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FEATURE13 April 2012

In the right place

Features News

Mobile apps can be used anywhere, but advertisers want to know where exactly. Placed’s David Shim tells Brian Tarran how he’s trying to help.

A TV advertiser knows that, by and large, their audience will be exposed to an ad within the comfort of their own home, but a mobile app user could be anywhere. ‘Where exactly?’ is the question David Shim is looking to answer, both for app developers and advertisers. His firm, Placed – formerly Sewichi – recently closed a $3.4m series A funding round, coinciding with the launch in private beta of its first product offering, Placed for Developers.

Research: Placed for Developers is a tool that allows mobile app developers to see where their apps are being used. But that’s just the start, right?
David Shim:
Yes, the broader picture is to take that location data – in aggregate form – and start building indices. So developers can look at that data and see that McDonald’s is near by 9% of the time when people are using their application, but is the norm 5%? Is it 20%? App developers don’t have a baseline to judge that yet so we are going to let them index themselves against US and international norms.

How do you pull together location data?
DS:
It is a combination of data points – GPS, wi-fi and cellphone triangulation, in descending order of accuracy. We’ll use all of those data points to infer someone’s location. Let’s say you are going in to a very large building which has a large parking lot. When you reach that parking lot, GPS can get a clear read on your location because the satellite has a direct line of sight. As you go into the building, GPS drops off and it falls to wi-fi or something more coarse like cellphone triangulation to tell us your location – but in most cases that would show you being in a location as many as two or three blocks away.

Our model uses the point at which a GPS signal goes bad to infer that you went into the building. We also tie that data in with any additional data points available within the handset, so that could be sensor data, accelerometer data, the compass.

And you are only reporting back aggregate data? You’re not telling developers that app user X went to McDonald’s then Starbucks or Walmart?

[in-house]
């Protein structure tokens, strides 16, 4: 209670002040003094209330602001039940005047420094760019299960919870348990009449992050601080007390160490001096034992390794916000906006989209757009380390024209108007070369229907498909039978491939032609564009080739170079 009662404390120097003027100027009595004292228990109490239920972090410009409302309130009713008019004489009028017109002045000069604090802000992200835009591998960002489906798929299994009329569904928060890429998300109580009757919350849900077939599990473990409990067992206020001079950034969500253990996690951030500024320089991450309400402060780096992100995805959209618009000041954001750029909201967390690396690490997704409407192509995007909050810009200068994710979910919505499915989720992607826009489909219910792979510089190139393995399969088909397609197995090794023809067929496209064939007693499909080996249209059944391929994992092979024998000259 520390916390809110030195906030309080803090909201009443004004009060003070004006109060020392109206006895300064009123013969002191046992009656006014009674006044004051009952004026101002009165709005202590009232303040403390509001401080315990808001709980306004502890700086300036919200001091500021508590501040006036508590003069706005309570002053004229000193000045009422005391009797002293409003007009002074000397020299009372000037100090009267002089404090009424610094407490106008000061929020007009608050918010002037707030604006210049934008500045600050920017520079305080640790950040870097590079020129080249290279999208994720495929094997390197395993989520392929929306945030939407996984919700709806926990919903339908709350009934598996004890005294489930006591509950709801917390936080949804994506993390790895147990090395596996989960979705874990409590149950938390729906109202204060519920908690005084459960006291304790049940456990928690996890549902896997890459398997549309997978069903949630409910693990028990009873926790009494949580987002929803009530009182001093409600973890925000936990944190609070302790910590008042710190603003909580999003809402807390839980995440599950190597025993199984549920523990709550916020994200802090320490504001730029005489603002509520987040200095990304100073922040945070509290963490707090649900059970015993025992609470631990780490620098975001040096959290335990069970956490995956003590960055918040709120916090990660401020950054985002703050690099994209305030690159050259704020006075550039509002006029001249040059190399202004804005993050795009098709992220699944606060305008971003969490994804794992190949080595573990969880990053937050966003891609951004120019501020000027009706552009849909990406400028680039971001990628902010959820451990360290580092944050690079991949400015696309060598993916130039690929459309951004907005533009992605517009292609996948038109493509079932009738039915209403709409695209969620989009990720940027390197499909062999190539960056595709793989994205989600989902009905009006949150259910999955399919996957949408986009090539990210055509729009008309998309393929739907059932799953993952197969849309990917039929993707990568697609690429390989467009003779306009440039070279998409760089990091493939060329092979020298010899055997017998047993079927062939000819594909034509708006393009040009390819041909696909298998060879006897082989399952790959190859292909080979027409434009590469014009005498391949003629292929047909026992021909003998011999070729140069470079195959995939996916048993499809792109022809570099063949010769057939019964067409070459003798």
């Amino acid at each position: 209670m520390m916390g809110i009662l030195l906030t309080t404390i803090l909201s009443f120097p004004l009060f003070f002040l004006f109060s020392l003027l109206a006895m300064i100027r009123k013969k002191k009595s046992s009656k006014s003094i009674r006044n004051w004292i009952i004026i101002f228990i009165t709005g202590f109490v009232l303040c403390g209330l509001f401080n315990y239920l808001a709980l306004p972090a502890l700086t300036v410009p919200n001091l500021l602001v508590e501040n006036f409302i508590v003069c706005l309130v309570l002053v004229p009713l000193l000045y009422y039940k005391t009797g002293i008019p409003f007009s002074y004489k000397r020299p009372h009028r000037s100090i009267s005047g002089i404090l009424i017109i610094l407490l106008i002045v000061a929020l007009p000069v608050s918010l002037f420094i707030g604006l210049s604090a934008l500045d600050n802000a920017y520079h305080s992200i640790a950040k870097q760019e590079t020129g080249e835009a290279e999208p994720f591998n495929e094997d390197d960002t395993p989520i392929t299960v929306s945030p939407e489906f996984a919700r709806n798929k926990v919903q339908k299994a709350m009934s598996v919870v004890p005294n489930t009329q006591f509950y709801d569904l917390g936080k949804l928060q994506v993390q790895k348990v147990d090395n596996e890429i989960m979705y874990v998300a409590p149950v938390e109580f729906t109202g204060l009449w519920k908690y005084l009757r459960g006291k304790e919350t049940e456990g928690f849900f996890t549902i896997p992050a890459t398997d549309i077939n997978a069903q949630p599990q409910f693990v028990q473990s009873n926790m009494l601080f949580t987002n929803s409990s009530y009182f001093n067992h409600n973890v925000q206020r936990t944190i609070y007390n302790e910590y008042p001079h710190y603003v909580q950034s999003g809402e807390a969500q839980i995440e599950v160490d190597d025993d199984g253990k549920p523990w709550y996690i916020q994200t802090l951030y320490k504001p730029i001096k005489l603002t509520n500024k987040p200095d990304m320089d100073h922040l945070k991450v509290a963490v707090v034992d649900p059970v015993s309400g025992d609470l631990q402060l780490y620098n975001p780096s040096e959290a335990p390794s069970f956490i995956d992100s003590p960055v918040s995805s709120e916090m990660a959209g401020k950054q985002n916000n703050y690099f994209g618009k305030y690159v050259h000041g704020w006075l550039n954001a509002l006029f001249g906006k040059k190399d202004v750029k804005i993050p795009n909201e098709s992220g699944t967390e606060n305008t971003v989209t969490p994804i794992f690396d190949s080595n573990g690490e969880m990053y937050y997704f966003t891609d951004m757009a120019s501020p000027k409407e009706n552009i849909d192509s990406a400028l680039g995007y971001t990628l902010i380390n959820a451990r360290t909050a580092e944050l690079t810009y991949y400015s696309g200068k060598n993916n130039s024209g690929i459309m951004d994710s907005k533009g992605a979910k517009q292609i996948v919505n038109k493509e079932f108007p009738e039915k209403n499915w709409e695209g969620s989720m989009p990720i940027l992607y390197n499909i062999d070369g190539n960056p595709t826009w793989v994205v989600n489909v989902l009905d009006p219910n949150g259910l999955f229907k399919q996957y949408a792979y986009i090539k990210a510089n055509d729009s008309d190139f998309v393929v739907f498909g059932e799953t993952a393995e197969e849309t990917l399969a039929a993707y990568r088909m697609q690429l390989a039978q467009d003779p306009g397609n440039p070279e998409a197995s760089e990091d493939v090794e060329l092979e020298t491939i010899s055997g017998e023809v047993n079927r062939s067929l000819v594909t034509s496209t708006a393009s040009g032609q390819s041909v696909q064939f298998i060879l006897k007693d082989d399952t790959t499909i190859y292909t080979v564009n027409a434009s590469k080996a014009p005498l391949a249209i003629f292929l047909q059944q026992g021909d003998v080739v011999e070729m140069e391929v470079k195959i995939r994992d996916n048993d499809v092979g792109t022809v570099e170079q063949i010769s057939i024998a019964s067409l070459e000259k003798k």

DS:
Right now, our reporting tells app developers what businesses are near by when people are using their app. We will have a feature further down the road that has a higher level of precision, but we are not in the ad targeting business. We won’t be providing one-to-one data.

We won’t know that user X went to Target. We will tell app developers that this is how many people went to Target; this is how many people went to Starbucks or Burger King. But we won’t say, “It was this specific person.” From a privacy standpoint we do a lot of things with the data on our side to obfuscate any individual data points.

But this information is meant to be used by developers to help them sell advertising.
DS:
Yes, absolutely. We’re able to give the app developer a starting point to say, “Here’s what the eco-system looks like for people who are using my app. Here are the top 50 business that people are nearby when they are using the application.” Imagine being able to go into a drugstore chain like Walgreens and saying, “Hey, 16% of my users are near one of your stores when they are using the app. Don’t you want to reach them in market, where you can potentially shift their behaviour or shift their movement into your store while they are interacting with my app?”

It’s very much a Nielsen or a ComScore approach, where you go in and give the media owner an idea of what the audience looks like and they can then use that to support media buying and selling decisions.

How will Placed make money?
DS:
During the beta period, Placed for Developers is completely free. We do expect to charge for additional features down the road, like the indices we talked about earlier and the additional level of location granularity.

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